Breaking new ground | WindEurope
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Breaking new ground

Breaking new ground

Wind Energy and the Electrification of Europe’s Energy System

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The decarbonisation of Europe’s electricity sector has been one of the most transformative changes in the economy over the last two decades. However, electricity is only about 24% of Europe’s energy consumption. And renewables account only for 30% of Europe’s electricity supply today. The vast majority of Europe’s energy remains fossil fuel-based.

Considering Europe’s remarkable potential for renewable power generation, a rapid electrification of the most carbon-intensive energy uses is the best and most efficient way to simultaneously decarbonise and grow Europe’s economy.

Integrating the power sector in heating, cooling and transport is the next big transformation in Europe’s economy. Coupled with advances in digitalisation, machine learning and artificial intelligence, a renewables-based energy system could become an engine of growth and technological leadership.

With this report, WindEurope puts forward two pathways for the electrification of Europe’s energy system, capitalising on the societal benefits of electrification.


Europe’s energy future is electric. Europe’s electricity share in energy use could reach 62% in 2050 with ambitious Paris-compatible policies. This would reduce Europe’s energy-related emissions by 90% by 2050.

An ambitious electrification is affordable. Energy expenditure in a Paris-compatible scenario would be 2.7% of Europe’s annual GDP to 2050 only 0.5 percentage points than with perfect implementation of current policies.

Industry could reach 86% of electrification by 2050 under Paris-compatible policies. This would reduce 88% of its energy-related emissions by 2050.

Commercial buildings would reach 78% of electrification by 2050 under Paris-compatible policies. Households would be 59%. This would reduce energy-related emissions by 70%.

Sales of passenger vehicles with internal combustion engines will peak in 2025 under current policies. Electric cars should account for 95% of new sales by 2035 on all scenarios of decarbonisation.

Hydrogen demand for transport and heating could be up 4.8% of energy demand in 2050.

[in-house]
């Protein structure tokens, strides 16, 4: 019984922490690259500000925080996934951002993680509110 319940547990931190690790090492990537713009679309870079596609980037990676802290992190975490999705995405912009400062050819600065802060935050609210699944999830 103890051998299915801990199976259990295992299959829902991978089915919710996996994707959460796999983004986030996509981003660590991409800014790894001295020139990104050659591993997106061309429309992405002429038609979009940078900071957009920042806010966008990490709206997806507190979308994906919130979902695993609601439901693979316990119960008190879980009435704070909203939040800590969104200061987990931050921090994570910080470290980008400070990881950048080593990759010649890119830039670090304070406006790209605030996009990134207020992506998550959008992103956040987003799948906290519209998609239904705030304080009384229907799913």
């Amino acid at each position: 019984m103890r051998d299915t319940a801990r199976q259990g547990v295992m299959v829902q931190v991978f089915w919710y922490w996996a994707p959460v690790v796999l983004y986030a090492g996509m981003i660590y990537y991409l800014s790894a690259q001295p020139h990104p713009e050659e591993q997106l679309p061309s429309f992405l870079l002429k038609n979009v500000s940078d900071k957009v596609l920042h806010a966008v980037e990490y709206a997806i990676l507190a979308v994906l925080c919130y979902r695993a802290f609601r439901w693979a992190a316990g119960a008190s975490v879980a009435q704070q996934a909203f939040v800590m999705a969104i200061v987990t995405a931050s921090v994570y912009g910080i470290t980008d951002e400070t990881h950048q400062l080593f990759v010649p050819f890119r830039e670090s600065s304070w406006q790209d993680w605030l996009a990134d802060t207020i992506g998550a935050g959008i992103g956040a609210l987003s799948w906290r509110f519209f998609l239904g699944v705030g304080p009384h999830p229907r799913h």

Wind energy could install more than 20 GW/year from 2030 to 2050. At this rate, wind would generate 36% of Europe’s power by 2050

Explore the key figures

Main results of scenario analysis

Benefits of Electrification

Key input parameters to the scenarios

Energy-related CO2 emissions trajectory – accelerated electrification scenario

Final energy demand by sector of activity

Final energy demand by fuel

Energy-related CO2 emissions trajectory for Europe to comply with the Paris Agreement

Energy expenditures as a share of GDP

Final energy demand per sector

Final energy demand per energy carrier

Electricity use by sector

Summary of scenarios and results

Emissions in industrial processes, accelerated electrification scenario

Energy use in manufacturing goods and industrial processes – Paris-compatible scenario

Energy use in residential and commercial buildings

Emissions in residential and commercial building

EV share in new sales of light passenger and heavy vehicles

Shifting drive train and vehicle fleet numbers

Fuel use in road transport

Energy use in transport per sub-sector

Share of renewable electricity generation

European power mix

European power mix

Grid capacity additions by voltage class

Grid length in circuit kilometres by voltage level

Hydrogen demand

Residual load over 6 weeks in 2017 and 2050 in the Netherlands

Sources of flexibility

Seasonality of potential load shift

Battery storage capacity available for Electric Vehicles compared to capacity required for managing variable RES

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